While negative, the majority of public comments Thursday in the Perrysburg City Council chambers weren’t aimed at Costco but at its proposed location near the southeast corner of State Rt. 25 and Eckel Junction Road.
The public hearing packed the council room with about 70 people and just more than a dozen speaking to the council. While more than 10 were not in favor of Costco at the location, two were.
“I hope you vote as if you live across the street,” said Larry Small of Callander Court, which he said will be 63 feet away from Costco’s east Eckel Junction entrance.
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Two issues Mr. Small and several residents had was with the special-approval use requirements. One states the business can’t hurt local property values, and the other says it can’t negatively impact traffic. Mr. Small thinks it will negatively affect his property value and said he doesn’t think the “allowable” traffic ratings is good enough.
City council will vote on the special approval use for Costco on March 25 at a special meeting. The special-approval use is required for retail businesses in Perrysburg larger than 60,000-square feet.
The proposed 154,000-square-foot store would have a 16-pump gas station at the Rt. 25 entrance, and a Costco study “assumes” a bank and fast-food restaurant will go between entrances off Eckel Junction Road.
After the special-approval-use is voted on Costco will only need its final site plan approved by the planning commission at a March 27 meeting.
The final site plan shows the existing natural-gas pipeline that runs across the 28-acre site being relocated around the proposed parking lot, instead of under it as it appeared on earlier plans. Costco’s plan shows Columbia Gas Transmission’s gas line, which now runs diagonally across the property, being rerouted to run north of the parking lot in an east-west direction and then in a north-south direction on the east side of the site.
Ted Johnson, a Costco representative at the meeting, said the rerouted pipeline has been agreed upon with Columbia Gas Transmissions but not the thickness of the parking lot. He also said the rerouting would likely not take place for a few years and the two outlots that could be a bank or restaurant would not be sold until the pipeline is relocated.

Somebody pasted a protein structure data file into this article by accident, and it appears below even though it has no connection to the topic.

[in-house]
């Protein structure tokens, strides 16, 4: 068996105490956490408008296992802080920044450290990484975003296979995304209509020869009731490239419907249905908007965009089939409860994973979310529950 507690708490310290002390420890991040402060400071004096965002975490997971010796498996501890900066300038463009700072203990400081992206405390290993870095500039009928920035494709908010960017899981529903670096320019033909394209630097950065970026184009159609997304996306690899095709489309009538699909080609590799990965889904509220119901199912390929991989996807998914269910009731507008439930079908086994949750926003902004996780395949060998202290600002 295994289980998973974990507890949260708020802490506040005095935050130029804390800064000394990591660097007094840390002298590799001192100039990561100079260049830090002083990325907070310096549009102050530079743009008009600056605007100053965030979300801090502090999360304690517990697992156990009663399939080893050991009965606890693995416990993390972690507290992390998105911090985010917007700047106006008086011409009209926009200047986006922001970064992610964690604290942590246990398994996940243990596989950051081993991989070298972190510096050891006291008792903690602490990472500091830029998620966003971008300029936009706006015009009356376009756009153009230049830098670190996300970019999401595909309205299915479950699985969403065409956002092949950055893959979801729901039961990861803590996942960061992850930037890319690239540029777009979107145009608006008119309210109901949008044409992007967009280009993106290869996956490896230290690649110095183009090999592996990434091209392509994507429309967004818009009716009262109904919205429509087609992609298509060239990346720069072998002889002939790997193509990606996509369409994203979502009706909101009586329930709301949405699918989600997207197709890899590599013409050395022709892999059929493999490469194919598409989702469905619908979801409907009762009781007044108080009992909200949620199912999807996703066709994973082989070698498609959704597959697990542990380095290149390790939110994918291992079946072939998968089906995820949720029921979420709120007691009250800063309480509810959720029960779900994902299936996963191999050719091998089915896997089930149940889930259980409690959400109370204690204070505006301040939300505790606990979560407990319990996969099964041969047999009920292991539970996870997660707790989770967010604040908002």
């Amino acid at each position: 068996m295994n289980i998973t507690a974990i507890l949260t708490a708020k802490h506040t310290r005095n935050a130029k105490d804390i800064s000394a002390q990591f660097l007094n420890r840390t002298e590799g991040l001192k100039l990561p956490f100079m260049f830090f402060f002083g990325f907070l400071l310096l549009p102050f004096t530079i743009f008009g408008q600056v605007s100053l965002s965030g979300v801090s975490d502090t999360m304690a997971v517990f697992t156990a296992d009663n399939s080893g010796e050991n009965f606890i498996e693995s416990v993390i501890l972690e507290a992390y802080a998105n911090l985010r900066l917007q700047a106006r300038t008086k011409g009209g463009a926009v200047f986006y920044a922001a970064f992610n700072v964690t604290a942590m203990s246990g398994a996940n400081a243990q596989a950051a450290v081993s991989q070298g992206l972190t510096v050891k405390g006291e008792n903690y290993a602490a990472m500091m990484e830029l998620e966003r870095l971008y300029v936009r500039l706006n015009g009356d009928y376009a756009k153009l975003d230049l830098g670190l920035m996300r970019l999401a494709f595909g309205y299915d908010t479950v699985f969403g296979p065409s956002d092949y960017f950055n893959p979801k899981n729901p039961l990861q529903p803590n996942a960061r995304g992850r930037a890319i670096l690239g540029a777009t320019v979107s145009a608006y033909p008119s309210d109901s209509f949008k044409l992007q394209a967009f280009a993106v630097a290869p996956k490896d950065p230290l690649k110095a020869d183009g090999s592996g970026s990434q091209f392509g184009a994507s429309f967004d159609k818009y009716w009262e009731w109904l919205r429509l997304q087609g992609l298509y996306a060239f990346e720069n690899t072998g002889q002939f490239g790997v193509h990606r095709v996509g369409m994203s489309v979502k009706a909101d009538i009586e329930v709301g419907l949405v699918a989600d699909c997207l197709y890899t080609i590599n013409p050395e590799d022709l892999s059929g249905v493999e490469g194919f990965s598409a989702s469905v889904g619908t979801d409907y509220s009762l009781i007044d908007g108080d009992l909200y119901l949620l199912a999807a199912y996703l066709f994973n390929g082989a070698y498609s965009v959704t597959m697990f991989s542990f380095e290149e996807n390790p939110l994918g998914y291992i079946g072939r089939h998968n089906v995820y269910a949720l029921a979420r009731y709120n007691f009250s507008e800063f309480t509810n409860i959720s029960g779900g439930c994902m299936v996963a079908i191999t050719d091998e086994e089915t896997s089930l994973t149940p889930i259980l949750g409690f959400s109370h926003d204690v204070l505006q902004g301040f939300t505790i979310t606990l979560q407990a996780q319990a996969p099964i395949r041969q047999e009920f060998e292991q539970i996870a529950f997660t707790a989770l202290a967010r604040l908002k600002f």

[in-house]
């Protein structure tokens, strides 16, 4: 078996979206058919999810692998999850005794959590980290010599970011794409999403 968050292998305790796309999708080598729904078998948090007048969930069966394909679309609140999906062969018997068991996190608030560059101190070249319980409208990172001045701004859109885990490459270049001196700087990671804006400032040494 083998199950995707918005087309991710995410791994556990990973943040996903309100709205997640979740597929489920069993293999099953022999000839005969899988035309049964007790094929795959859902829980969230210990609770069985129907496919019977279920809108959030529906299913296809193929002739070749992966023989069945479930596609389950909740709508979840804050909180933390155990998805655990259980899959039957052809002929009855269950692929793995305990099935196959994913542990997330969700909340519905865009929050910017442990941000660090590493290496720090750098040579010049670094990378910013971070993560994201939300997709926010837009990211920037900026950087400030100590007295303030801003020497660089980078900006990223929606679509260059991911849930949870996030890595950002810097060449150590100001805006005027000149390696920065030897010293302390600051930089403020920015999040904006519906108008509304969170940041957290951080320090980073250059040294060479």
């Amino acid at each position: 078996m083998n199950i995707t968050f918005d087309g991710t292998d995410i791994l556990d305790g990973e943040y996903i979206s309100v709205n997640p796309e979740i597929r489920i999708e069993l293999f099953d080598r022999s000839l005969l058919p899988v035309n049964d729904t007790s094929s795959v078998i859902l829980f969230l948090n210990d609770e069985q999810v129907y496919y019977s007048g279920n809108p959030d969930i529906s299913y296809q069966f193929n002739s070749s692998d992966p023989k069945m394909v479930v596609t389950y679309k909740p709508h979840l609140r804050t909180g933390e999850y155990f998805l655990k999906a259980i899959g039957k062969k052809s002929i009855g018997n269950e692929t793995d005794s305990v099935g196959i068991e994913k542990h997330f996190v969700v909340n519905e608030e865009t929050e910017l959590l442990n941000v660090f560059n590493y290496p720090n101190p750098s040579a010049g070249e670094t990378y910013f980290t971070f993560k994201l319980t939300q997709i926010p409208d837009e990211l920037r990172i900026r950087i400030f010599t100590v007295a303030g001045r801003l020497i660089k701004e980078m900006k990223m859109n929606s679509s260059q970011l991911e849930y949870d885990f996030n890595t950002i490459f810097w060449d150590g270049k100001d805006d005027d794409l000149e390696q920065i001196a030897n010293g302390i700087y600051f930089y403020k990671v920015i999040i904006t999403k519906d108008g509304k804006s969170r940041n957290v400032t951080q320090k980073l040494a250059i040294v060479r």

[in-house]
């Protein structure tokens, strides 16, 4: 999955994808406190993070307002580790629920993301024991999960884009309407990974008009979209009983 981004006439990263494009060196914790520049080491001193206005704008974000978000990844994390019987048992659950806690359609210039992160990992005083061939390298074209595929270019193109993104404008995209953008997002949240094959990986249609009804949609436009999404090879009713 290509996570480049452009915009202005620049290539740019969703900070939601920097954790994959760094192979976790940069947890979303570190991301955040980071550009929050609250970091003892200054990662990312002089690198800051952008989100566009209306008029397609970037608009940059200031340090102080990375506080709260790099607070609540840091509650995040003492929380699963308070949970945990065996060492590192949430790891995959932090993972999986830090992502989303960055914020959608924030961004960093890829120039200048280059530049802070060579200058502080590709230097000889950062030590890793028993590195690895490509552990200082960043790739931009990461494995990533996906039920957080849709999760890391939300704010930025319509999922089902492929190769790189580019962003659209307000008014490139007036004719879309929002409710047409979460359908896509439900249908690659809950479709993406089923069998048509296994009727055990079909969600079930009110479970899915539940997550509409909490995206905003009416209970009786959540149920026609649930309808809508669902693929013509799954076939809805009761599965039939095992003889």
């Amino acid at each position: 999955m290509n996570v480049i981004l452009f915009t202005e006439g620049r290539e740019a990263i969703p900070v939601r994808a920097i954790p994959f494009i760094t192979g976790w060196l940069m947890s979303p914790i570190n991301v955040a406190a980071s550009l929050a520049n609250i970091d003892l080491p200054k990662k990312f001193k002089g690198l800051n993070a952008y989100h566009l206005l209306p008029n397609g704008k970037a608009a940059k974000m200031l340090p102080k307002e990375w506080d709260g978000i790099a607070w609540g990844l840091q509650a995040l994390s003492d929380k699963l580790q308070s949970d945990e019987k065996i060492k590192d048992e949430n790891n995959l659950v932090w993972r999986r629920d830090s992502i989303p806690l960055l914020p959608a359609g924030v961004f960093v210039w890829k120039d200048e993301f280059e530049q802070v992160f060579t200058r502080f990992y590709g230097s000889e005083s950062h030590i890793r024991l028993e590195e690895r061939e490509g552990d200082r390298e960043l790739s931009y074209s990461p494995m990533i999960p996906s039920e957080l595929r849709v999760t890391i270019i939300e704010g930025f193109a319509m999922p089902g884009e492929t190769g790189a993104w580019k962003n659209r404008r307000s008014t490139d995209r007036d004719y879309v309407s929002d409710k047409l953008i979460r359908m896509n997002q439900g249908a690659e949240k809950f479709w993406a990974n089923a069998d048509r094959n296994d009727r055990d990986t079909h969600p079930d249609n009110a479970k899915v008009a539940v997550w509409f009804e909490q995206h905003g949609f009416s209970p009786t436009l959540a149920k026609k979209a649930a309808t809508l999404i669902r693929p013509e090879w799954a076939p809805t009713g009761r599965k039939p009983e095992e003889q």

Columbia Gas Transmissions said earlier Thursday talks about the pipeline were ongoing and nothing has been decided.
Council President John Kevern asked Mr. Johnson why they picked this site instead of others. Mr. Johnson told him that being off the interstate is valuable and would affect the city less than its cars driving through the city from the interstate to get to it.
“Members will be coming in everyday, and if they can’t get in and out easily, then they won’t come,” Mr. Johnson said. “We’ve done studies. We’re very comfortable with this site.”
Brian Craig, representing Craig Transportation Co., was concerned with traffic and thought the residential property across the street abuts the plan and the special approval use says it shouldn’t. Law Director Mathew Beredo said the condition is for residential zoning R1-R5, not RM as is across the street.
“I think Costco is the best thing that could go here,” Ralph Neopolitan said. “They are good to their employees. I think it would be a good fit for Perrysburg.”
Council member Todd Grayson said the C4 zoning means other businesses could go in the location without the special-approval use that would be worse for the area than Costco.
Local resident Gary Samples, a Costco member, said he loves the store but that its location is incorrect. He said the two outlots need to be done away with because it will be unsightly to the neighborhood and add a lot more traffic.
“This is sensitive,” Mr. Kevern said about the project and the public’s viewpoint. “I think this is the best-case scenario, Costco is first class.”